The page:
The use of a dog crate when I was a kid was not ever heard of. Now, almost everyone with a dog uses a crate, or has one available. Should you use one? How do you use one? Will the dog like it?
Teaching your puppy to call his crate “home” will have long term advantages. Once your puppy is fully trained, you will no longer need to use it as a “baby sitter.” However, it is important that your adult dog continues to have positive experiences with his crate as you may need it to restrict your dog’s activities following surgeries or as he recuperates from an illness.”
The crate should be thought of as a man made “den” for your dog. Wild dogs when not hunting or playing spend up to 16 hours sleeping. A snug, safe underground den is the ideal “safe place” for him to rest. Your dog’s crate should be his place to be safe and secure when resting, getting away from the rest of the household, or hiding if necessary from thunder. Often, when the crate is left available for the dog that no longer needs it for training purposes, will be found sleeping in it with their heads hanging out of it.
In order for the crate to be a happy place for your dog, it needs to be the right size. It should be large enough so the dog can stand up and turn around easily. Any smaller and it may create anxiety and any larger when the dog is a puppy may encourage them to eliminate at one end and sleep at the other end. It should have good air circulation and a nice comfy bed. You can make a larger crate smaller by purchasing one made just for this purpose, or using big bumpers on the sides and back making the “nesting” area smaller. As the dog gets bigger, the crate gets bigger.
Introducing your dog to a crate should be done slowly and patiently. Of course, some dogs will totally get the concept right away and love it from the beginning. Others may need quite a bit of time to understand that this crate belongs to them, and is a good thing! You need to make sure that you aren’t using the crate for anything other than positive experiences.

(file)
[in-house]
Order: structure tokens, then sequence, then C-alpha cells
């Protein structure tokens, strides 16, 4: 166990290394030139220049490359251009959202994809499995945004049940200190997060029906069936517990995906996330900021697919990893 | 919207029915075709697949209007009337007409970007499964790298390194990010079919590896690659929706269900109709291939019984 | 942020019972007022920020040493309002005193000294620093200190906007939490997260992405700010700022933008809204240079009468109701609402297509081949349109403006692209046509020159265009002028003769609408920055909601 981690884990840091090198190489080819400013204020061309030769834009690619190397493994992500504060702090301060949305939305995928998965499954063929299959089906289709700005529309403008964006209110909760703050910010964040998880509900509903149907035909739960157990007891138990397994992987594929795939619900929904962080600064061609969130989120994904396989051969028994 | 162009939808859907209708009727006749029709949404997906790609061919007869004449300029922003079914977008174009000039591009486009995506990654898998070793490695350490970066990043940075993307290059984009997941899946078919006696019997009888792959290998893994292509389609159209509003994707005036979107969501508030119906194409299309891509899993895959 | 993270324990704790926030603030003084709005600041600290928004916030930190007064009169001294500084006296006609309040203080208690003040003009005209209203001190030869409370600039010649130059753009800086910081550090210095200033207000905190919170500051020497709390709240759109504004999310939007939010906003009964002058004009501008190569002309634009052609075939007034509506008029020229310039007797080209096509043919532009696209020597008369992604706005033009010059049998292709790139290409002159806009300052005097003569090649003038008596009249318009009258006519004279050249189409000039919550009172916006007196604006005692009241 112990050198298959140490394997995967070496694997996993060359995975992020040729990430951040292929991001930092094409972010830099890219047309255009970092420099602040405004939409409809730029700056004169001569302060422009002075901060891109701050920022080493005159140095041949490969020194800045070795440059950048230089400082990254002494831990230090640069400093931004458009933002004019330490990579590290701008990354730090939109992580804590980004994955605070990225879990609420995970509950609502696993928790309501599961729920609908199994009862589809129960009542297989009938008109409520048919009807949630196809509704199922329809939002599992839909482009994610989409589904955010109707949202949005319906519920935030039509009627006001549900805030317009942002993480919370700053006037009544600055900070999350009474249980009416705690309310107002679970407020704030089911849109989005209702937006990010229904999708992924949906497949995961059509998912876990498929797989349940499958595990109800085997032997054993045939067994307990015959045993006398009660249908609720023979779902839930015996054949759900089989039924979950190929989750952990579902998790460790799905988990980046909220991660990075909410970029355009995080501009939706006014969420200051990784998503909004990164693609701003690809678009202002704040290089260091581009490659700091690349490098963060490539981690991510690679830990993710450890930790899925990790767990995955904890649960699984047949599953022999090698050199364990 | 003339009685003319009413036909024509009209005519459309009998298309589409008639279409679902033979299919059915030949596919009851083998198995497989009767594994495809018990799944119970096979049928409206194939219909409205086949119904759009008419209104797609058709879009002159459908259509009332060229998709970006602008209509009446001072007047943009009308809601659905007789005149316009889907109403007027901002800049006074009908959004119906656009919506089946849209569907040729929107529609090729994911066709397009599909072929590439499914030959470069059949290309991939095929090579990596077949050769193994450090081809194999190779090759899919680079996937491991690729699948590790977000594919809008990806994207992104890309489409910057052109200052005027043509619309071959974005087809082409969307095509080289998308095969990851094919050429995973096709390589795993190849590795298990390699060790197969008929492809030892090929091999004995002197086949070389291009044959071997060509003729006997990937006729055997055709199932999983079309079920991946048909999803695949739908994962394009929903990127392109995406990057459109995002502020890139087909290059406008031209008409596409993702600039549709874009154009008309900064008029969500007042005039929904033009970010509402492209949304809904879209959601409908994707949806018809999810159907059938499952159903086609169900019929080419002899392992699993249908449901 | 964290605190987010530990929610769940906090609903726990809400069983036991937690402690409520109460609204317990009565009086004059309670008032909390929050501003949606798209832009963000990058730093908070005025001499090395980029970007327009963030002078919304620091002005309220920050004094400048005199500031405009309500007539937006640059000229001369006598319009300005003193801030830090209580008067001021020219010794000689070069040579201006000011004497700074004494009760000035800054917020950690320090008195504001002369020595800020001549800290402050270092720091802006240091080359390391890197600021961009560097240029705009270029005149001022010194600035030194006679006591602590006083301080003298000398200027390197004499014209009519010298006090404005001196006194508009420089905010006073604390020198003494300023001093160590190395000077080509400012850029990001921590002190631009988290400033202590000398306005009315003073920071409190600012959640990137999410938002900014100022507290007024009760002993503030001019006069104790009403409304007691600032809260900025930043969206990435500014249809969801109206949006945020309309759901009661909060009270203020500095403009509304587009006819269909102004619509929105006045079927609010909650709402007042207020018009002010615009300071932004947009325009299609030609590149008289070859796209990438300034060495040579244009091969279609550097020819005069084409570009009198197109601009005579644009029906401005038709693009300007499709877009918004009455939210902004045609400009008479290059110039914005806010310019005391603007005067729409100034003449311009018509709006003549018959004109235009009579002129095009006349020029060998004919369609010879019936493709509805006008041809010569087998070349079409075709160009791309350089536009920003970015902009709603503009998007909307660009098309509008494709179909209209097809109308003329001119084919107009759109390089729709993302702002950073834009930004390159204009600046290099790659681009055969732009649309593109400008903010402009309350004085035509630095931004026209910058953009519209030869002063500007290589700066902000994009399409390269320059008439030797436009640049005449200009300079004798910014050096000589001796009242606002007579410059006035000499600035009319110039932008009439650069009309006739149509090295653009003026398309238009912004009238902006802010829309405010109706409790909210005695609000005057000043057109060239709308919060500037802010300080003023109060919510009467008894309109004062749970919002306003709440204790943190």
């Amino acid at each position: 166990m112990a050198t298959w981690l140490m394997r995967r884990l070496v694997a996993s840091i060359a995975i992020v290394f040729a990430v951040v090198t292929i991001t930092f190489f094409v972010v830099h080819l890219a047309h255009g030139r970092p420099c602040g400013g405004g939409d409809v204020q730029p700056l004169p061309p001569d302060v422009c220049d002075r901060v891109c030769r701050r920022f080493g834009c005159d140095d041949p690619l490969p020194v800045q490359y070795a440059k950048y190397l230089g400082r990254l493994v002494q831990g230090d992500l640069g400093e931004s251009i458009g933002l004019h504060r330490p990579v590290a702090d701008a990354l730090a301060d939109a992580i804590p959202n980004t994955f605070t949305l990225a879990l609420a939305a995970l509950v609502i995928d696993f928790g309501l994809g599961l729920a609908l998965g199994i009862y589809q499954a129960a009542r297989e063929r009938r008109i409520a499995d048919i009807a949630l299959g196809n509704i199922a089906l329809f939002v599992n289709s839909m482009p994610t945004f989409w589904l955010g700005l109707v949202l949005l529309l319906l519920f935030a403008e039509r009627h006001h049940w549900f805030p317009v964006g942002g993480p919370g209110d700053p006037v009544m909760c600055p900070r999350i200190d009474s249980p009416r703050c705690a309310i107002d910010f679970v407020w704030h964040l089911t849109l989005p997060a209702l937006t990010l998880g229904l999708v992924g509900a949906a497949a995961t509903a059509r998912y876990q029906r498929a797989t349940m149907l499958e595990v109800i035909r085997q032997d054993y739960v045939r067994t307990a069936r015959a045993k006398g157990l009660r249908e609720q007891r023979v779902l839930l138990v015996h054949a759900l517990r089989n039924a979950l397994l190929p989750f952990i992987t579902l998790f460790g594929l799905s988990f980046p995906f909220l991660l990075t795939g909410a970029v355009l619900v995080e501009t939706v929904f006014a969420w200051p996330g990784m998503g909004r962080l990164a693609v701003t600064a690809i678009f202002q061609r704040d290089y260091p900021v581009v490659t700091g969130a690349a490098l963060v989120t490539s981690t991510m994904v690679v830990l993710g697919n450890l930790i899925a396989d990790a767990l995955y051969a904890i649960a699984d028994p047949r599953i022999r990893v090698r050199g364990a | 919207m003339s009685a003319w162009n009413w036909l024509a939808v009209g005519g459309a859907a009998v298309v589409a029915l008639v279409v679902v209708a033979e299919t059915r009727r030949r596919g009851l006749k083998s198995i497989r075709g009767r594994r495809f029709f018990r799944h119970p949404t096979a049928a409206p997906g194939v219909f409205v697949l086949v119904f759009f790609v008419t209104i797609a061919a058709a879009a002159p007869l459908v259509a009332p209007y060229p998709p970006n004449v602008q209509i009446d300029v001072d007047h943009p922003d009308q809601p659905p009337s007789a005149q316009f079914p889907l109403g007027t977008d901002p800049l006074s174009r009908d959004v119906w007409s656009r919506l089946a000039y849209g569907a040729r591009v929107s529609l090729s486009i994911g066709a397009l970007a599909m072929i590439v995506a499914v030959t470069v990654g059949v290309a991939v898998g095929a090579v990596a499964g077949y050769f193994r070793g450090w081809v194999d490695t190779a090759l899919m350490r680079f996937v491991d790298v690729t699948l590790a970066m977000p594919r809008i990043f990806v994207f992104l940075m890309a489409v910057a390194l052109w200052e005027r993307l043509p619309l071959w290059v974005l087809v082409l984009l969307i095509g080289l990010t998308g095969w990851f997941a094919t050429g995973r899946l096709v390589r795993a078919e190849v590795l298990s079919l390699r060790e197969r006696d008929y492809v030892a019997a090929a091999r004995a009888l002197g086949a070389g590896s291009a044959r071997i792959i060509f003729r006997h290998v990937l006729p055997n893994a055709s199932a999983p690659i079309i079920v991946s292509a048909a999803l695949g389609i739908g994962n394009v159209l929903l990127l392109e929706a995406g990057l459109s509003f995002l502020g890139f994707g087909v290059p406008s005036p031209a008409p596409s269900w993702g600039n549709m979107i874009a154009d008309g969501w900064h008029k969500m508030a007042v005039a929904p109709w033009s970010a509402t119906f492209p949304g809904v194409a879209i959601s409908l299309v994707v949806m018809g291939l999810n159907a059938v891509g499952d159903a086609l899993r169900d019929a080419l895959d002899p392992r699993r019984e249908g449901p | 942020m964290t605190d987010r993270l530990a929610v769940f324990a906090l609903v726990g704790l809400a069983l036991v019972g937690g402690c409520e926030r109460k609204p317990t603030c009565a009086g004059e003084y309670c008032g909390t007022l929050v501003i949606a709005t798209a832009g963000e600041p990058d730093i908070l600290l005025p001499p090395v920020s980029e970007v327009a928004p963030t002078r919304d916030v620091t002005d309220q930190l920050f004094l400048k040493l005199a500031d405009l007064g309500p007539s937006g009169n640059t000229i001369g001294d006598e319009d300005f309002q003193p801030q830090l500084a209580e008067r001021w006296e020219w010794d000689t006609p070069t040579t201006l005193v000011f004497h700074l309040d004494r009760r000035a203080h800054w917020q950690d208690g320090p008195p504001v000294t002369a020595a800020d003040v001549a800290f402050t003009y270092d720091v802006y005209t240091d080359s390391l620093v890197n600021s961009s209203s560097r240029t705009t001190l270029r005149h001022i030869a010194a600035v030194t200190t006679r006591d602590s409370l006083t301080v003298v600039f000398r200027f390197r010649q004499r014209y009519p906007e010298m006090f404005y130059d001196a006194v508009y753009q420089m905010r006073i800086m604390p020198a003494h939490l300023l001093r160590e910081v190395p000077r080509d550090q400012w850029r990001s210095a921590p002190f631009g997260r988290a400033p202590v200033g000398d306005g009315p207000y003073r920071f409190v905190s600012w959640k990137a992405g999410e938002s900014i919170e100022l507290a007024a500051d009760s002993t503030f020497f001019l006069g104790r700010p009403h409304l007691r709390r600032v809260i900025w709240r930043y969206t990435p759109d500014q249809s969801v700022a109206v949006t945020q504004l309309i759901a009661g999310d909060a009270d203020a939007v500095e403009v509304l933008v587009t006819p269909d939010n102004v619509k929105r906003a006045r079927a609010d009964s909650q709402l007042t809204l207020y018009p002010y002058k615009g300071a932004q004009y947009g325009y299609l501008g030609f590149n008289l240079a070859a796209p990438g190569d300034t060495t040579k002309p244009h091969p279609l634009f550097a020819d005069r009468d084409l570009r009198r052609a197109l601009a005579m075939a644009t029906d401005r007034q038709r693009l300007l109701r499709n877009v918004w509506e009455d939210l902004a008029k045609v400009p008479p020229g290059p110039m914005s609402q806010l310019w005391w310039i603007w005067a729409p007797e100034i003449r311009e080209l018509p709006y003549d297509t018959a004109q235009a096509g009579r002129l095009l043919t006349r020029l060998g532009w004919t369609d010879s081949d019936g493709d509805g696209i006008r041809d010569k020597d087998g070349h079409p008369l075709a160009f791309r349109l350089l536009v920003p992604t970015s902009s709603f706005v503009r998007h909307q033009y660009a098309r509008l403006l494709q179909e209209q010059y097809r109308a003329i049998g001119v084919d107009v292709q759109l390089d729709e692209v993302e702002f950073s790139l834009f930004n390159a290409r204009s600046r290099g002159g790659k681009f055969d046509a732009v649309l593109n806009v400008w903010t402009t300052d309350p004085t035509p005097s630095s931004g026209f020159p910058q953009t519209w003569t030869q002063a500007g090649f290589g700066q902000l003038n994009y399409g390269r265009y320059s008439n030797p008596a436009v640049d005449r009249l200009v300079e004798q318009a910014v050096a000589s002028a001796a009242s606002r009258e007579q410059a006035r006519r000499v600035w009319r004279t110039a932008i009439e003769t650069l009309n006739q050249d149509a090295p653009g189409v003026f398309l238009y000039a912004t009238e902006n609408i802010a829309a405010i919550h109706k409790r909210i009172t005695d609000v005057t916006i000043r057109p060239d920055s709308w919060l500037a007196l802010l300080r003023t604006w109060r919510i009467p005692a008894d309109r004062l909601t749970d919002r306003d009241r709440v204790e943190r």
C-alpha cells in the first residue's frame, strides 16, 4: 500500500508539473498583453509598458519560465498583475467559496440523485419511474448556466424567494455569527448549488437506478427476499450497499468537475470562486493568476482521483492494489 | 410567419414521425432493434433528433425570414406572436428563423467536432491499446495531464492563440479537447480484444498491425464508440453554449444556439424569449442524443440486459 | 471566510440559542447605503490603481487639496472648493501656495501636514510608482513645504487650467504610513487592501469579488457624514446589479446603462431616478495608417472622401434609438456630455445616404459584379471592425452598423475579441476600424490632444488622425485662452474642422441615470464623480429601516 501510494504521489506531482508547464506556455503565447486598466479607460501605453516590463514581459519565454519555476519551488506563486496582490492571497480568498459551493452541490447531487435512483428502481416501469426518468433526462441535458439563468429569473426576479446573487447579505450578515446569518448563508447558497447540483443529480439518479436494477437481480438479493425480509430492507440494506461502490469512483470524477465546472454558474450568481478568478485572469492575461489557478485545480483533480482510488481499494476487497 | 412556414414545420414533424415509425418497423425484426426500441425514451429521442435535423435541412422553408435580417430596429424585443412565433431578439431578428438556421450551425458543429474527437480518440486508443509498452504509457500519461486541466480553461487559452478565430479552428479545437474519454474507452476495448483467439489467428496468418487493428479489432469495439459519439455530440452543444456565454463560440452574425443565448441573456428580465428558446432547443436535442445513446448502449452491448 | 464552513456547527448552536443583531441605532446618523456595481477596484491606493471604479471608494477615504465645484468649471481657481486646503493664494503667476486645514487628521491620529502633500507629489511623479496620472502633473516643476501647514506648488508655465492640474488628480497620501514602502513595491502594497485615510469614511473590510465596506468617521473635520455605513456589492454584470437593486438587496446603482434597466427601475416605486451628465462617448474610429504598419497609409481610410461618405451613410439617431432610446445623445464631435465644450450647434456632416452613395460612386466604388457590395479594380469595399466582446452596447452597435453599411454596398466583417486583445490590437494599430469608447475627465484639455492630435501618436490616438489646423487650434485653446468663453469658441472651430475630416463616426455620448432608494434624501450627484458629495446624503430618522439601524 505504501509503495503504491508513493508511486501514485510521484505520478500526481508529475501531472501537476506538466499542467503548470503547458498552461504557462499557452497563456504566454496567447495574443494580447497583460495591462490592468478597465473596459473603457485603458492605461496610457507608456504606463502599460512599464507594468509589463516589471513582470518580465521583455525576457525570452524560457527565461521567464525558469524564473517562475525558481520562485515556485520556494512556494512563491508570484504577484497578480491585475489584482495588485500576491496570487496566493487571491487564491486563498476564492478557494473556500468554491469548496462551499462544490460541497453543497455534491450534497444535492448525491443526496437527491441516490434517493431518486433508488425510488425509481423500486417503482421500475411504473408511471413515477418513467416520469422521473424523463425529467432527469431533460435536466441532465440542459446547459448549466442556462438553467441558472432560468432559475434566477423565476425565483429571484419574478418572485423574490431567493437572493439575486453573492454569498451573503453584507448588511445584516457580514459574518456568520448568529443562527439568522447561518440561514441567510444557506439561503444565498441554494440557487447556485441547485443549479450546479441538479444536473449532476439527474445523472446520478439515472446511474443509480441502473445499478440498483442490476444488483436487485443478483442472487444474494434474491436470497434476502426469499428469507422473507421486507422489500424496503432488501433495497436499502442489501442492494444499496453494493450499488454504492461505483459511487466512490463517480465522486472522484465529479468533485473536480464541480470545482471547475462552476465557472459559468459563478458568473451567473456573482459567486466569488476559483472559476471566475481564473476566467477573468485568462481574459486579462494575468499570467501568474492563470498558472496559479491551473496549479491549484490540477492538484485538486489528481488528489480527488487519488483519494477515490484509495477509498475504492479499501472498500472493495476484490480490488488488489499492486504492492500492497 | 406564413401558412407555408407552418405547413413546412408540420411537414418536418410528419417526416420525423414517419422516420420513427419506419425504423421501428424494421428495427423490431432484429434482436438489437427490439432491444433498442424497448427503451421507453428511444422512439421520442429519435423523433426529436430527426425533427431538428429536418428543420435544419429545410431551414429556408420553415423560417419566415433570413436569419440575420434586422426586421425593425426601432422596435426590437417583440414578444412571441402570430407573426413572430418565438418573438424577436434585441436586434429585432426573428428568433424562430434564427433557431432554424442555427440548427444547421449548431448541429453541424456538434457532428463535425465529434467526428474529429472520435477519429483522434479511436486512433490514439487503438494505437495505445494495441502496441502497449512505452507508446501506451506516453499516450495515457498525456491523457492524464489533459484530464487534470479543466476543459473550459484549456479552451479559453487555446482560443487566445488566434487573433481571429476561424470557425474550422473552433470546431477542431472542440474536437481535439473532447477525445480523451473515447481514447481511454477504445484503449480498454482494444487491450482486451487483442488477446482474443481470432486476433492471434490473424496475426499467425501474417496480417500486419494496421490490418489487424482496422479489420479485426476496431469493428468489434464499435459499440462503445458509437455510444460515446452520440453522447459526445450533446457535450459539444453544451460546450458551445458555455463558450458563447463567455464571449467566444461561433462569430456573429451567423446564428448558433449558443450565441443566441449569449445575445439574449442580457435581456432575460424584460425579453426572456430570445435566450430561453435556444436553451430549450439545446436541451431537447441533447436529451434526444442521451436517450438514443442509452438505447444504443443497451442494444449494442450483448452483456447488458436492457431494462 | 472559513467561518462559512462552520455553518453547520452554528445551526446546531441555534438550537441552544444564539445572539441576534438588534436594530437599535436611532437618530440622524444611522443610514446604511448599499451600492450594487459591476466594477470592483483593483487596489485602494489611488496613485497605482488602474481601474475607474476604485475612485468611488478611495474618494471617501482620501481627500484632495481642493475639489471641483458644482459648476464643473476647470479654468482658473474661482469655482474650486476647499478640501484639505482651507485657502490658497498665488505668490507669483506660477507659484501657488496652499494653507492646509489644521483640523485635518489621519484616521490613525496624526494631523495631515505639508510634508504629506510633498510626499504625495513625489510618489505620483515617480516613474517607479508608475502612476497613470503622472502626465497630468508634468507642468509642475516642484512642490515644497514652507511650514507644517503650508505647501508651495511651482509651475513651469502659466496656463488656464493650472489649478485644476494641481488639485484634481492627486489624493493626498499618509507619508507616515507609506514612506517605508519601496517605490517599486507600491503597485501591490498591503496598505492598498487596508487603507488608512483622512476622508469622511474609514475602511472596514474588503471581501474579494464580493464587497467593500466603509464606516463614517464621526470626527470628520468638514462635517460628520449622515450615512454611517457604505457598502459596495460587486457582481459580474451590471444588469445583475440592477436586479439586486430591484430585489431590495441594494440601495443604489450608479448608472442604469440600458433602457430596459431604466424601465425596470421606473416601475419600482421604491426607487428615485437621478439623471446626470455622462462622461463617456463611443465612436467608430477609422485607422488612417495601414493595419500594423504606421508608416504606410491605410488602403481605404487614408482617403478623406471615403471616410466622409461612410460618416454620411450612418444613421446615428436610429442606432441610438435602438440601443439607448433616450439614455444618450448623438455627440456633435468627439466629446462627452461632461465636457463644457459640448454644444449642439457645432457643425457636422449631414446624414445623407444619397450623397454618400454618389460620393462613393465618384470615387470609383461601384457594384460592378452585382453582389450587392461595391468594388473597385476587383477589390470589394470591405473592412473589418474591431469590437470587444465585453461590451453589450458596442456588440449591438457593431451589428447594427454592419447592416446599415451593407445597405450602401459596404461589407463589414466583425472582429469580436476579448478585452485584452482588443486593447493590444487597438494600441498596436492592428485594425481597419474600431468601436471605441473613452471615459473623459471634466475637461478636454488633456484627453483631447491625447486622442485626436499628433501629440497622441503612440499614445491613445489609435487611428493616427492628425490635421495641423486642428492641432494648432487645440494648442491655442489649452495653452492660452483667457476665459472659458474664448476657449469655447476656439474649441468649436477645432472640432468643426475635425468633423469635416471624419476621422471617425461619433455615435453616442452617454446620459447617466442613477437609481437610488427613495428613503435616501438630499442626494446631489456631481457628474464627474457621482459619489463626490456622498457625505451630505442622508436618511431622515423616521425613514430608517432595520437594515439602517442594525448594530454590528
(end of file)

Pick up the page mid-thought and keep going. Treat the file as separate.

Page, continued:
Put the open crate in an area of the house where there is activity. Attach the door to something so it won’t hit the dog by mistake. Make sure the inside is attractive. Let the dog check it out and don’t try to put him in it first thing. After the open crate is no big deal, put some treats and toys inside as incentive for the dog to check it out. Eventually he will go inside voluntarily and be comfortable in it. Treats are a great help during this process.
When the dog is comfortable in the crate with the door open, go ahead and close it with you staying by the door. You can expect him to stay in it, with the door shut for about 15 minutes the first time, depending on his age and acceptance. Work up to a longer period of time with you eventually moving out of his sight. You shouldn’t leave the dog in the crate for more than 4 – 6 hours at a time. He can stay longer at night, usually up to 1.5 times as long as during the day.
A crate is not for punishment or a solution for separation anxiety. It may keep him from chewing or being destructive, but he may hurt himself trying to get out of the crate. You should contact a local, well respected trainer with help for behavior issues.
Your dog’s crate should be a place he wants to go. He should view it as a safe, secure, and comfortable part of the house that is all his! It should make him a happy and confident part of your family!